However, it is important to take into account that OSHA has changed its position in many respects since that lawsuit was completed, and those changes may in fact implicate more parties in determining legal responsibility. Although cell phone carriers and tower owners were previously insulated from liability for the injuries of tower climbers, OSHA has called for a closer investigation into and possible overturning of this standard insulation. See Liz Day, “Feds to Look Harder at Cell Carriers When Tower Climbers Die,” Frontline, Apr. 1, 2014. To wit, “OSHA’s chief administrator has insisted that carriers and tower owners must take more responsibility for safety.
‘It’s really incumbent on them that safety provisions are absolutely implemented,’ OSHA director David Michaels said in an interview. ‘Safety can’t just be pawned off on the final contractor.’” Id.
Given that the government has suggested that legal liability for tower climbing accidents should not necessarily be presumptively limited to the terminal parties who provide the work/workers, and in light of the recent relaxations on drone regulations, there is much to consider. In particular, if drones are a safe and effective alternative to human climbers, which parties bear the legal responsibility if drones are not used, and a tower climber is injured or killed in a related accident?
It’s a question that may best be settled by expert witnesses in the telecommunications field, and it’s a complicated one. In fact, the question of who is responsible for using commercial drones may be a premature one. The first questions that may need to be answered are: (1). Are drones an effective alternative to tower climbers, and (2). If so, does any party have the affirmative responsibility to use them?
The first question seems to be one on which many industry professionals appear to be divided. For example, the head of the National Association of Tower Erectors argued that drones could eliminate 30% of the climbs that tower technicians make to maintain the country’s communications infrastructure. McFarland, supra. If that is the case, then 70% of those climbs would be necessary. In either event, expert witnesses are the people who can best determine the safety and efficacy of drones versus human climbers. Accordingly, as the FAA regulations become effective, experts should have quite a bit of influence on this matter. Industry members from wireless carriers to subcontractors should consult experts to help determine whether drones can and should play a role in tower maintenance.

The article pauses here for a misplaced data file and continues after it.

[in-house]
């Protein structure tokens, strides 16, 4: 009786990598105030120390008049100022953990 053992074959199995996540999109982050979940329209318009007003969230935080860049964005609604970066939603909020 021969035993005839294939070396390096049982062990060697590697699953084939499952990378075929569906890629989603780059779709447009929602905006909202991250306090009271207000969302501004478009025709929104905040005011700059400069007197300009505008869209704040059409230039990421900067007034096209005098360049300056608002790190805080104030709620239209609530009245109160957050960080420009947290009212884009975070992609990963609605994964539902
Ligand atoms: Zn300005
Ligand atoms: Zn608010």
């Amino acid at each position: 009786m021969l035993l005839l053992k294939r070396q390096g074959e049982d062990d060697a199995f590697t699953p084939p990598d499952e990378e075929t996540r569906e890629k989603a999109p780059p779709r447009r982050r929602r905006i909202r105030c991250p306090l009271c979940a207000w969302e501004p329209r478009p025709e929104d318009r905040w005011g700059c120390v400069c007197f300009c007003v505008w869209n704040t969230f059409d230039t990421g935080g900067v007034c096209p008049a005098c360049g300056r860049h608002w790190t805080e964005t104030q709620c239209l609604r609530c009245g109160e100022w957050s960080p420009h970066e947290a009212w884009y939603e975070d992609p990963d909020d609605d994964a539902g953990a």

The second question is also not easily answered, as it calls into question what a party’s affirmative legal responsibilities are in a tower maintenance scenario. When assessing when an affirmative duty should exist, litigators often attempt to establish what the customary procedures in a particular field are. As the FAA becomes more lenient, the use of commercial drones may increase. Should that use become an industry standard, there may be a good legal argument that such a standard indicates an obligatory procedure. However, we are not there at this juncture, and the only people who can make the best arguments about the affirmative duty (or lack thereof)to use drones are the experts. Accordingly, it will behoove businesses in the industry to seek expert opinions on what their duties are and should be, and such experts should be asked to reassess these matters if and when the industry standards start to shift.
Regardless of what role commercial drones play in cell tower maintenance, many legal questions have arisen and will continue to be raised with respect to who is responsible when accidents occur. Expert witnesses play an indispensable role in answering these questions and should be consulted at every juncture by industry members.
By: Kat S. Hatziavramidis, Attorney-at-Law